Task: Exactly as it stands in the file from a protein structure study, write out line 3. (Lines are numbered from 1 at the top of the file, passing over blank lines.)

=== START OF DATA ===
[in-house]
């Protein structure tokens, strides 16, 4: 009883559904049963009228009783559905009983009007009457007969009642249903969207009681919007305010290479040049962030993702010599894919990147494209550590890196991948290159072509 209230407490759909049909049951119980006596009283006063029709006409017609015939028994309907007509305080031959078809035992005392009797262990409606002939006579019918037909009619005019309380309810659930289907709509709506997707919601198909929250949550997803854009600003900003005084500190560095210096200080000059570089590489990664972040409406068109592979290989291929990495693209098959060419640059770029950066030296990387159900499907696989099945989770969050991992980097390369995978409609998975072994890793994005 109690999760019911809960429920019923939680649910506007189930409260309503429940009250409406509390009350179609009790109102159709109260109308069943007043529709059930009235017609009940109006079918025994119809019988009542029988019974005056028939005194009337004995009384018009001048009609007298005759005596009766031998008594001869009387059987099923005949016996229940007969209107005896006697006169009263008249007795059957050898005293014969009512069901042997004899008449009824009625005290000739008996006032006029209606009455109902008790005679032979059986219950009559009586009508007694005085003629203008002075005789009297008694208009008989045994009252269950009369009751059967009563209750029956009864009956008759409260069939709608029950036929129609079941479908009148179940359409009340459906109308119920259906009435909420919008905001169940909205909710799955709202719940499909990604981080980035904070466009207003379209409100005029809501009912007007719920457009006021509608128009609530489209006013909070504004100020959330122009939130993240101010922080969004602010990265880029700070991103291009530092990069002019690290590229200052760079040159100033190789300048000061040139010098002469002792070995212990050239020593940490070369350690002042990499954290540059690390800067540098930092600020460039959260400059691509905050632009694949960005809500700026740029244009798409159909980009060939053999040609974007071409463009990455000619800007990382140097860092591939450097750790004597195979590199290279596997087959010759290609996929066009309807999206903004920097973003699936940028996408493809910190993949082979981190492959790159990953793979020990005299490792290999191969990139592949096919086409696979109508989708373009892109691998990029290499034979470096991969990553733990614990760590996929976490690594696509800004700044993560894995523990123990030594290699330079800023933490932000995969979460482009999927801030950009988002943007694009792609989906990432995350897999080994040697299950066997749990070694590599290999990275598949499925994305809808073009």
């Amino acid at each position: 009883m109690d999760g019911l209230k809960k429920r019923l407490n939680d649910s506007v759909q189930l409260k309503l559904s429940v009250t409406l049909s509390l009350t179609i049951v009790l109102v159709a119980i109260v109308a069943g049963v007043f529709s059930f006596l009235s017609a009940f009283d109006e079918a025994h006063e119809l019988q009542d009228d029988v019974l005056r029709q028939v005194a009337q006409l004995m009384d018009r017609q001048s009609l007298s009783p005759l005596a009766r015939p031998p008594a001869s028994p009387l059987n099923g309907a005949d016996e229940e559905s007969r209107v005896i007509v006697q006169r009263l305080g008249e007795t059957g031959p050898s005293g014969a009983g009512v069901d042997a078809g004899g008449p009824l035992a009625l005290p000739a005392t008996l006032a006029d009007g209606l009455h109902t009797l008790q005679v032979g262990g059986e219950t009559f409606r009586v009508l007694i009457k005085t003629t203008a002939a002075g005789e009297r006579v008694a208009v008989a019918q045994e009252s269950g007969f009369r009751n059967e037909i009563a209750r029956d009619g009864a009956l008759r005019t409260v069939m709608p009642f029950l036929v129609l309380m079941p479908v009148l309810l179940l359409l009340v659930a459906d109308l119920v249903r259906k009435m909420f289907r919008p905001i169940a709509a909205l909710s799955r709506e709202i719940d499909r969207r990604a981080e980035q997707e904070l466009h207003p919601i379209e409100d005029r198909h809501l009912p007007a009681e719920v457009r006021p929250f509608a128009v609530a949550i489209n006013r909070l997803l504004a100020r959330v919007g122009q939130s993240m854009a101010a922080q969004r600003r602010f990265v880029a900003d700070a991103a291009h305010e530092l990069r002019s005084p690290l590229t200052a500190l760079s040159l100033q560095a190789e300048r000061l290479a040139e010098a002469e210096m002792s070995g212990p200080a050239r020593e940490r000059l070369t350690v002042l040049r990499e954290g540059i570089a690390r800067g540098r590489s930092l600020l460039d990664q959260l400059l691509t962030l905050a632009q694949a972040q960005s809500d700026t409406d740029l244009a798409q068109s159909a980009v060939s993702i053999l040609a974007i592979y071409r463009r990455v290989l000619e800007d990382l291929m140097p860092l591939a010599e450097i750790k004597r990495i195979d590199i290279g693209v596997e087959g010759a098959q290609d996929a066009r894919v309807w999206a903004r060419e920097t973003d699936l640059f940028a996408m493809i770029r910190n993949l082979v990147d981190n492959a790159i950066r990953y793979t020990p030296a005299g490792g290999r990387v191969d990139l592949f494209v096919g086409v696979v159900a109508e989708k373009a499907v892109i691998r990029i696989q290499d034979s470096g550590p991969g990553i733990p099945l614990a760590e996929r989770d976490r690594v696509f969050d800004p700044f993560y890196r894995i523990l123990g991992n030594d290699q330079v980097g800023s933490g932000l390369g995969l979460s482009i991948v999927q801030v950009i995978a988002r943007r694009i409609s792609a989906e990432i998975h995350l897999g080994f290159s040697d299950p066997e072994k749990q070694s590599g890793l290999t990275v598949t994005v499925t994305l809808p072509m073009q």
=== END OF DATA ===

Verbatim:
């Amino acid at each position: 009883m109690d999760g019911l209230k809960k429920r019923l407490n939680d649910s506007v759909q189930l409260k309503l559904s429940v009250t409406l049909s509390l009350t179609i049951v009790l109102v159709a119980i109260v109308a069943g049963v007043f529709s059930f006596l009235s017609a009940f009283d109006e079918a025994h006063e119809l019988q009542d009228d029988v019974l005056r029709q028939v005194a009337q006409l004995m009384d018009r017609q001048s009609l007298s009783p005759l005596a009766r015939p031998p008594a001869s028994p009387l059987n099923g309907a005949d016996e229940e559905s007969r209107v005896i007509v006697q006169r009263l305080g008249e007795t059957g031959p050898s005293g014969a009983g009512v069901d042997a078809g004899g008449p009824l035992a009625l005290p000739a005392t008996l006032a006029d009007g209606l009455h109902t009797l008790q005679v032979g262990g059986e219950t009559f409606r009586v009508l007694i009457k005085t003629t203008a002939a002075g005789e009297r006579v008694a208009v008989a019918q045994e009252s269950g007969f009369r009751n059967e037909i009563a209750r029956d009619g009864a009956l008759r005019t409260v069939m709608p009642f029950l036929v129609l309380m079941p479908v009148l309810l179940l359409l009340v659930a459906d109308l119920v249903r259906k009435m909420f289907r919008p905001i169940a709509a909205l909710s799955r709506e709202i719940d499909r969207r990604a981080e980035q997707e904070l466009h207003p919601i379209e409100d005029r198909h809501l009912p007007a009681e719920v457009r006021p929250f509608a128009v609530a949550i489209n006013r909070l997803l504004a100020r959330v919007g122009q939130s993240m854009a101010a922080q969004r600003r602010f990265v880029a900003d700070a991103a291009h305010e530092l990069r002019s005084p690290l590229t200052a500190l760079s040159l100033q560095a190789e300048r000061l290479a040139e010098a002469e210096m002792s070995g212990p200080a050239r020593e940490r000059l070369t350690v002042l040049r990499e954290g540059i570089a690390r800067g540098r590489s930092l600020l460039d990664q959260l400059l691509t962030l905050a632009q694949a972040q960005s809500d700026t409406d740029l244009a798409q068109s159909a980009v060939s993702i053999l040609a974007i592979y071409r463009r990455v290989l000619e800007d990382l291929m140097p860092l591939a010599e450097i750790k004597r990495i195979d590199i290279g693209v596997e087959g010759a098959q290609d996929a066009r894919v309807w999206a903004r060419e920097t973003d699936l640059f940028a996408m493809i770029r910190n993949l082979v990147d981190n492959a790159i950066r990953y793979t020990p030296a005299g490792g290999r990387v191969d990139l592949f494209v096919g086409v696979v159900a109508e989708k373009a499907v892109i691998r990029i696989q290499d034979s470096g550590p991969g990553i733990p099945l614990a760590e996929r989770d976490r690594v696509f969050d800004p700044f993560y890196r894995i523990l123990g991992n030594d290699q330079v980097g800023s933490g932000l390369g995969l979460s482009i991948v999927q801030v950009i995978a988002r943007r694009i409609s792609a989906e990432i998975h995350l897999g080994f290159s040697d299950p066997e072994k749990q070694s590599g890793l290999t990275v598949t994005v499925t994305l809808p072509m073009q």